&#91OUTLOOK&#93Iraq war changed global politics

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&#91OUTLOOK&#93Iraq war changed global politics

In a war, the ending is as important as the beginning. As the war in Iraq enters its concluding stages, international society is engaged in a struggle to adjust to the emerging post-war situation.
History teaches us the enormous, sometimes fatal, price of failing to read the turning points in international politics in the right way. At the Trilateral Commission conference in Seoul last week, private-sector leaders from the United States, Europe and Asia focused their discussions on the fundamental changes in international politics that have surfaced with the war in Iraq.
First, most participants concurred that the war could be as significant as the fall of the Berlin Wall and the terror attack on the World Trade Center in New York. The end of the Cold War, as symbolized by the fall of the Berlin Wall in 1989, left the United States as the world’s only superpower. On that fateful day in 2001 when a terror attack felled the World Trade Center in New York, the United States was launched into a new state of war.
The obvious fact that the United States, with historically unprecedented military power, had entered into a new state of war was ignored or denied by many countries; that accounted for the confusion before and after the war in Iraq. The war against terrorism that the United States has declared is not simply an effort to guarantee the safety of its citizens. It is a comprehensive war, U.S. leaders think, with the existence of the nation at stake. Such urgency is felt only by the United States, and thus its position on the war in Iraq did not attract wide support from the international media.
The final curtain is coming down on the war in Iraq but the atmosphere of international society is still unsettled. The discord between the United States and Europe and the discord within Europe have not subsided.
There has yet to be any agreement on what is to be done about Syria, Iran and especially about North Korea. To eliminate such instability in international society, we must focus ourselves on the three basic tasks that international politics faces today.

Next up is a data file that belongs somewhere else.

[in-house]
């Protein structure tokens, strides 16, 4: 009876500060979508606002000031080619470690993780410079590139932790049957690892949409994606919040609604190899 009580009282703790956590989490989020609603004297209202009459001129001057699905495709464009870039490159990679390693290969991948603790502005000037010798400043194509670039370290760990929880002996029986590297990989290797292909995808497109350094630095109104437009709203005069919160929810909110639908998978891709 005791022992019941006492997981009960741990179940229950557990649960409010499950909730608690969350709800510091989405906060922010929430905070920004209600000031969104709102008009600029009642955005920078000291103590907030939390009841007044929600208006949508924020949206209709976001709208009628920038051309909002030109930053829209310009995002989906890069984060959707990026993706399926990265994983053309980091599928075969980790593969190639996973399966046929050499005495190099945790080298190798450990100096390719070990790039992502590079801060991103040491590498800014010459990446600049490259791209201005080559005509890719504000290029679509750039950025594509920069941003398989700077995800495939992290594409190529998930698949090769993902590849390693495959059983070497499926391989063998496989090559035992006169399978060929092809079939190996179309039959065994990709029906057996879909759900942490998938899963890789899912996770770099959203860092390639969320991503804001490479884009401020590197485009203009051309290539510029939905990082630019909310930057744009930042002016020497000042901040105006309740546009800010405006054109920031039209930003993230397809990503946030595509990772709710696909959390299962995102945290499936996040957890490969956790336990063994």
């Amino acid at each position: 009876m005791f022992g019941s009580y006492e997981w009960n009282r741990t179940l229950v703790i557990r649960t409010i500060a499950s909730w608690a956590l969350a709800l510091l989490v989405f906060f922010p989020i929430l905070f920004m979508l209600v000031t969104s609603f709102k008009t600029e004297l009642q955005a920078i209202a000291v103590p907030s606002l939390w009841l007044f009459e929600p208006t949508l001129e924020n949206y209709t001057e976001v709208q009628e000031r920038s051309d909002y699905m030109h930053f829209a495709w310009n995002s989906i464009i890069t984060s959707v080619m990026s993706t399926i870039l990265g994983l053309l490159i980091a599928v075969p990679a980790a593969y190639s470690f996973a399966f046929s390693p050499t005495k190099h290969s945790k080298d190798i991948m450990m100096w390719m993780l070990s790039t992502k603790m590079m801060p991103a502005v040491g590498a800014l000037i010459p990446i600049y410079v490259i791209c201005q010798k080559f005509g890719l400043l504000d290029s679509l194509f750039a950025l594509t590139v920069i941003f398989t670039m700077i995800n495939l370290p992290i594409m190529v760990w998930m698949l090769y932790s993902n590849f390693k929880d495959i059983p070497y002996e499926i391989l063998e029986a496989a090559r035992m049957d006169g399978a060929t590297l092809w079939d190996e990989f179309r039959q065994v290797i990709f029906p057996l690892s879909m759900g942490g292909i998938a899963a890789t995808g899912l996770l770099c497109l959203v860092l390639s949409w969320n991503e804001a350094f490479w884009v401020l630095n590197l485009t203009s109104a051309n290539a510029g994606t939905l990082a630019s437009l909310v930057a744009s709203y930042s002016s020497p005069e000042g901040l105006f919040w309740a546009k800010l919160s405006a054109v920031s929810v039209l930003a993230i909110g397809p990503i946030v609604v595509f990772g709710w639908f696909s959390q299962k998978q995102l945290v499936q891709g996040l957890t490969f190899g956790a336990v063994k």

First, a victory in war does not automatically guarantee peace. It is far easier to destroy an enemy army with overwhelming military force than to earn the cooperation of a country and its people in building peace. A nation’s power can be divided into two segments: the hard power based on military might and soft power based on legitimacy. Only when these two aspects of power are coordinated can power be maximized. The task that international politics now face is how to coordinate military power and legitimacy in building a new international order.
Second, international politics must try to answer the difficult question of how to understand and deal with the tension between the fundamental principle of international law that national sovereignty is inviolable and the new concept that humanitarian outrages justify intervention in a country’s domestic affairs.
A recent case of international society exercising military power in a sovereign country because of humanitarian causes was the situation in Kosovo. As a result, President Slobodan Milosevic is now a detainee awaiting the judgment of an international tribunal. The war on terrorism that the United States has declared is different from humanitarian interventions.
The United States takes the position that it cannot rule out pre-emptive strikes when there is a clear and present threat to it and to international society. The urgent question is whether that U.S. position is supported by enough power and legitimacy to hold sway, and whether this policy will lead to changes in the widely-accepted traditional principle of respecting national sovereignty.
Third, this fundamental change of the character of international politics will change the significance of alliances between countries. Already, the United States has announced that it is not the coalition that decides the mission but the mission that determines the coalition. The old saying that there are no eternal enemies or friends in international politics has now gained a new significance.
It is the position of the United States that there can be no ally that does not participate actively in the war against terrorism.
The solution to the North Korean nuclear issue and the progress toward reunification that we hope to attain cannot operate outside the flow of international politics. Our ability and wisdom must be concentrated on understanding and reacting to these abrupt changes in international politics and understanding how they will influence our future.
We are now standing at a point where we cannot avoid such a historical test.

* The writer, a former prime minister, is an adviser to the JoongAng Ilbo.

by Lee Hong-koo
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